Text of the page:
Section 2: Professional Development

2.1 

Please upload or summarise the crew test you did with Rupert

Director: Communicates and dictates the construction of a film narrative by using several motion picture techniques.

Producer: Executive supervisor, along with the director, and often secures money, purchases the script and hires the director and primary artists.

Writer: Creates the characters, plot, scenario and any other narrative elements of the story, which is known as the creative blueprint.

Director of Photography: Responsible for the technical aspects of the camera, lighting, colour, camera movement and placement, framing and lens choice.

Camera Operator: Operates the camera in accordance with the instructions from the director of photography and the director.

Production Manager: Responsible for the notes, errands, and clipboard holding for the producers.

Focus Puller: Checks the equipment, follows focus, and may operate the second camera on some shots.

Assistant Director: Supervises crews, finds locations, schedules, conducts rehearsals or action shots, and handles any details from the director.

2.2

 Describe the structure and interrelationships of the production department. You can use a diagram or similar if you wish 

The director of the film crew has the main vision of the film. They communicate with most heads of departments in pre-production, as well as producers and writers. They will direct actors during production, and ensure that all heads of departments know what they are doing. The First Assistant Director will ensure that everything is running on time and make sure that everyone knows what they are doing and where they are in the schedule of production. The Second Assistant Director helps the First AD, as they ensure that the actors are on time, and have everything they need to film the production. The clapper/loader holds the slate at the beginning of the take in order to help the sound department sync audio and also help the editors in post-production. The production manager are in charge of the business, financial, and employment aspects. Therefore, they make sure that the props buyer has the money to buy the props and the set dresser has everything needed to dress the set.

2.3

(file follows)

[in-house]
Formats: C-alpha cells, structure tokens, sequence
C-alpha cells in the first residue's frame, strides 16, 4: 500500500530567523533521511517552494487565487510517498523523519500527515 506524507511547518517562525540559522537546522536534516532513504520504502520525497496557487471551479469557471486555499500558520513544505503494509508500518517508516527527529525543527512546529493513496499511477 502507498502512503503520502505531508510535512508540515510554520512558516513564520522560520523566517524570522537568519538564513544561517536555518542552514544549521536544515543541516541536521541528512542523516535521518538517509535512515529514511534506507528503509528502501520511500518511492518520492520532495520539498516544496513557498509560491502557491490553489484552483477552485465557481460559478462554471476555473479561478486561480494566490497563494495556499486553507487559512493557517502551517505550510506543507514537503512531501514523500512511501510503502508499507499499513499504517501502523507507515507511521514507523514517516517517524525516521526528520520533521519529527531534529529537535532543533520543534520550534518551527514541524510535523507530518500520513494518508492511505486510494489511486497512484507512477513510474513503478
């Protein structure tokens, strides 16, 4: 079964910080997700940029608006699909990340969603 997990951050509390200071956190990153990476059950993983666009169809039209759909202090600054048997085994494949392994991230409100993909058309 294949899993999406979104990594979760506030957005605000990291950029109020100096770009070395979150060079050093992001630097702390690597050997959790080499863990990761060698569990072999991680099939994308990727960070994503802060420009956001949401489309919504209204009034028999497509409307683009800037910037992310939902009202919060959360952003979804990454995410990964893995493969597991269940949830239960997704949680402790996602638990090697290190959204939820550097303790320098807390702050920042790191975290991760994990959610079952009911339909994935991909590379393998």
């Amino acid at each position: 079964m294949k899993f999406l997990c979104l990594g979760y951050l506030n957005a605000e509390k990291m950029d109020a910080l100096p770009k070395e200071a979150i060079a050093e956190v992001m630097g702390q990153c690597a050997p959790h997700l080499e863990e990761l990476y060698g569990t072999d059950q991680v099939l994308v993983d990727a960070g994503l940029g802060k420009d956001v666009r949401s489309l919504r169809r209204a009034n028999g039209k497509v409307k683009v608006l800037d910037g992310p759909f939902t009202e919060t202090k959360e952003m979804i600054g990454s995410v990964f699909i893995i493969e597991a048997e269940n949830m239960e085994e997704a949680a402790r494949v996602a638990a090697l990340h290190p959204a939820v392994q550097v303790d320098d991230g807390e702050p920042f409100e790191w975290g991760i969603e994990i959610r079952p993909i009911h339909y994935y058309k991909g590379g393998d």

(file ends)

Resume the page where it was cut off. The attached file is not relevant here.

Describe at least 2 potentional progression routes into the film industry (e.g. university, apprenticeships, entry level work, film festivals etc)

 One progression route into the film industry is film school or university. You would have to apply to various universities through UCAS that would have realistic entry requirements. These can be, for example, predicted A-Levels or UCAS Tariff Points. Then, building up knowledge, using industry grade equipment to create material for your portfolio and networking with other people who are potentially in the industry or going into the industry will be greatly beneficial to propel your career forward. After the undergraduate course, you can either continue studying in a masters course or go straight into work.

Another progression route into the film industry is through entry level work. This would include being hired by a company or doing freelance work for little pay. The entry level job for working in production companies would be a runner, which would include helping out wherever they are needed to. This could potentially lead to higher up jobs such as Directing, as many directors look out for efficient runners that would be better in more suitable jobs such as Assistant Director.

What do you plan to do when the academy is finished?

I hope to go to university and study a form of film production. I have applied for 5 universities and have received some offers already. In the mean time, I will try to build up my portfolio, such as including work from my Media Studies A2 coursework. However, this will be harder as the academic year progresses due to revision time needed and mock and real A Level exams.

Briefly describe the job of one of your tutors, and what they have done in their career

Our cinematographer tutor taught us how to use the industry grade camera we were to use in the shoot of our film. He also explained differences between film and digital, and we got a hands on look at the differences ourselves. We were also taught lighting, and how to use various aspects of lighting such as diffusion and coloured gels. We then were taught framing and to consider the positioning of the camera. They have worked on various feature length films as well as short films, working with famous actors and directors alike.

2.4 

What is the wider creative media sector? (think about music, costume, advertising, animation, theatre, games etc)

The wider creative media sector includes companies involved in various aspects of the media. These include but are not limited to: film, television, radio, photography, interactive media, publishing, animation, computer games, commercials and promotional material, post production and visual effects. This means that there are various branches of media that you can go into if you are considering a career ion the wider creative media sector. Therefore, this allows a larger amount of people to be involved in the media.

Explain how film production connects to the wider creative media sector

Film production connects to the wider creative media sector through how each aspect of this sector is involved in either the pre production, production or post production stages of the creation of a film. For example, you need costumes in the film for the actors to wear, you need to advertise your film for it to be seen by the public, you may use animation for parts of your film or even the entire film, and you will need distribution for your film to make profits.

***you might find the following link helpful for completing this section:

http://creativeskillset.org/creative_industries 

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